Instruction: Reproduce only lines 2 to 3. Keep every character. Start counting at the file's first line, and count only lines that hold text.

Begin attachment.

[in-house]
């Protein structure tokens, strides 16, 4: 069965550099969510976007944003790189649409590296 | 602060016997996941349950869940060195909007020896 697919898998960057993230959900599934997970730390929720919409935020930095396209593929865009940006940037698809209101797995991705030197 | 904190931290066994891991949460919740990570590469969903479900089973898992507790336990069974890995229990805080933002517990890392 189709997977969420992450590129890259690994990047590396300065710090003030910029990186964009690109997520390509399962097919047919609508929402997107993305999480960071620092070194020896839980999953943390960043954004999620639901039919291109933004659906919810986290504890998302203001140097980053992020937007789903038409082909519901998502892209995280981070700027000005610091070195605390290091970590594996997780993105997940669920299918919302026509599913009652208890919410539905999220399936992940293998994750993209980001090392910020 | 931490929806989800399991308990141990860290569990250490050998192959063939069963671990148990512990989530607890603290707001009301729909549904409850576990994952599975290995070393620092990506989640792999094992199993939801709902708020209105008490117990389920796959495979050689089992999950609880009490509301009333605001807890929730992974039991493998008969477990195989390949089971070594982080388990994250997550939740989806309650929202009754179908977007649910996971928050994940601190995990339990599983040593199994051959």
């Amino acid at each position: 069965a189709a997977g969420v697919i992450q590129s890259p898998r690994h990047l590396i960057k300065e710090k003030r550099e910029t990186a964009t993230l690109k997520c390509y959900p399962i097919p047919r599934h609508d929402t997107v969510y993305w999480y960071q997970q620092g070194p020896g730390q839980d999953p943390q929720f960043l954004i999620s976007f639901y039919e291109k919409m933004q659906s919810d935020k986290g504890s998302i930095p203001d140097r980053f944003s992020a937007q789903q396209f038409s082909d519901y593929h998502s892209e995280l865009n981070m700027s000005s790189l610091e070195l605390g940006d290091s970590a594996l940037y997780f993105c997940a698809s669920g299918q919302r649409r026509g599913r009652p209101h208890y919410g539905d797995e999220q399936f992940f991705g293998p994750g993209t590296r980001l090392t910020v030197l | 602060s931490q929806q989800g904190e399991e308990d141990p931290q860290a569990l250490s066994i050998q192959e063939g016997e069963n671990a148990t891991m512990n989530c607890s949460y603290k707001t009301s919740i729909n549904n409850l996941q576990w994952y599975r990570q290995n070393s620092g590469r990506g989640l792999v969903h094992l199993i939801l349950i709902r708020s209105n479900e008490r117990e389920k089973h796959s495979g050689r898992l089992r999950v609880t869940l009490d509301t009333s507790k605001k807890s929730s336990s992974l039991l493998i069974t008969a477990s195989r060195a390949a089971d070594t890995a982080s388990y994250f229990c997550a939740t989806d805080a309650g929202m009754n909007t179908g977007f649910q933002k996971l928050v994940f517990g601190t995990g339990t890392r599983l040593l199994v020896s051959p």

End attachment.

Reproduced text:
């Protein structure tokens, strides 16, 4: 069965550099969510976007944003790189649409590296 | 602060016997996941349950869940060195909007020896 697919898998960057993230959900599934997970730390929720919409935020930095396209593929865009940006940037698809209101797995991705030197 | 904190931290066994891991949460919740990570590469969903479900089973898992507790336990069974890995229990805080933002517990890392 189709997977969420992450590129890259690994990047590396300065710090003030910029990186964009690109997520390509399962097919047919609508929402997107993305999480960071620092070194020896839980999953943390960043954004999620639901039919291109933004659906919810986290504890998302203001140097980053992020937007789903038409082909519901998502892209995280981070700027000005610091070195605390290091970590594996997780993105997940669920299918919302026509599913009652208890919410539905999220399936992940293998994750993209980001090392910020 | 931490929806989800399991308990141990860290569990250490050998192959063939069963671990148990512990989530607890603290707001009301729909549904409850576990994952599975290995070393620092990506989640792999094992199993939801709902708020209105008490117990389920796959495979050689089992999950609880009490509301009333605001807890929730992974039991493998008969477990195989390949089971070594982080388990994250997550939740989806309650929202009754179908977007649910996971928050994940601190995990339990599983040593199994051959």
């Amino acid at each position: 069965a189709a997977g969420v697919i992450q590129s890259p898998r690994h990047l590396i960057k300065e710090k003030r550099e910029t990186a964009t993230l690109k997520c390509y959900p399962i097919p047919r599934h609508d929402t997107v969510y993305w999480y960071q997970q620092g070194p020896g730390q839980d999953p943390q929720f960043l954004i999620s976007f639901y039919e291109k919409m933004q659906s919810d935020k986290g504890s998302i930095p203001d140097r980053f944003s992020a937007q789903q396209f038409s082909d519901y593929h998502s892209e995280l865009n981070m700027s000005s790189l610091e070195l605390g940006d290091s970590a594996l940037y997780f993105c997940a698809s669920g299918q919302r649409r026509g599913r009652p209101h208890y919410g539905d797995e999220q399936f992940f991705g293998p994750g993209t590296r980001l090392t910020v030197l | 602060s931490q929806q989800g904190e399991e308990d141990p931290q860290a569990l250490s066994i050998q192959e063939g016997e069963n671990a148990t891991m512990n989530c607890s949460y603290k707001t009301s919740i729909n549904n409850l996941q576990w994952y599975r990570q290995n070393s620092g590469r990506g989640l792999v969903h094992l199993i939801l349950i709902r708020s209105n479900e008490r117990e389920k089973h796959s495979g050689r898992l089992r999950v609880t869940l009490d509301t009333s507790k605001k807890s929730s336990s992974l039991l493998i069974t008969a477990s195989r060195a390949a089971d070594t890995a982080s388990y994250f229990c997550a939740t989806d805080a309650g929202m009754n909007t179908g977007f649910q933002k996971l928050v994940f517990g601190t995990g339990t890392r599983l040593l199994v020896s051959p």